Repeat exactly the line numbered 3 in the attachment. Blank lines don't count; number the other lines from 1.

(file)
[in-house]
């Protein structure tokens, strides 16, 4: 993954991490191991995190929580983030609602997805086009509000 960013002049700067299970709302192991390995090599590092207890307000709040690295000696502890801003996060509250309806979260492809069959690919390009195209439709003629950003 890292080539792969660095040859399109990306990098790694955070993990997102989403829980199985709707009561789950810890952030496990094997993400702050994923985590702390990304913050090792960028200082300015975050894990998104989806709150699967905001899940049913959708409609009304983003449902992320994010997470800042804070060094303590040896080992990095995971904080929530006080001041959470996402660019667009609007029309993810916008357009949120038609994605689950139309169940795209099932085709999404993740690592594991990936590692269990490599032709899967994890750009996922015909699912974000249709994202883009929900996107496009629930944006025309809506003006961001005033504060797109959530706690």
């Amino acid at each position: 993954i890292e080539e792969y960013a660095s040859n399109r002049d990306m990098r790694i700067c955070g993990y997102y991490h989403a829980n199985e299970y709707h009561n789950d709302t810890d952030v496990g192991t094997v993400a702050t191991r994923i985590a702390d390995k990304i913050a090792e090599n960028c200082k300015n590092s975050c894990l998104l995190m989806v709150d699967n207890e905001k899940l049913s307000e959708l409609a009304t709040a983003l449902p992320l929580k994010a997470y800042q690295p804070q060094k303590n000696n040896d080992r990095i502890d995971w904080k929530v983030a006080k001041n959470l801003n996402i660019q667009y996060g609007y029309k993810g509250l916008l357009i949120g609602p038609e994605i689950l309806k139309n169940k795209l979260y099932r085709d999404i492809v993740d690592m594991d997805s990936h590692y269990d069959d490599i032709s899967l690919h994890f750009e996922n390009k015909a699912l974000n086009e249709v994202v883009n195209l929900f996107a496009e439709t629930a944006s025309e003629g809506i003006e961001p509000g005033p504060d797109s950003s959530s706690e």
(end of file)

């Amino acid at each position: 993954i890292e080539e792969y960013a660095s040859n399109r002049d990306m990098r790694i700067c955070g993990y997102y991490h989403a829980n199985e299970y709707h009561n789950d709302t810890d952030v496990g192991t094997v993400a702050t191991r994923i985590a702390d390995k990304i913050a090792e090599n960028c200082k300015n590092s975050c894990l998104l995190m989806v709150d699967n207890e905001k899940l049913s307000e959708l409609a009304t709040a983003l449902p992320l929580k994010a997470y800042q690295p804070q060094k303590n000696n040896d080992r990095i502890d995971w904080k929530v983030a006080k001041n959470l801003n996402i660019q667009y996060g609007y029309k993810g509250l916008l357009i949120g609602p038609e994605i689950l309806k139309n169940k795209l979260y099932r085709d999404i492809v993740d690592m594991d997805s990936h590692y269990d069959d490599i032709s899967l690919h994890f750009e996922n390009k015909a699912l974000n086009e249709v994202v883009n195209l929900f996107a496009e439709t629930a944006s025309e003629g809506i003006e961001p509000g005033p504060d797109s950003s959530s706690e």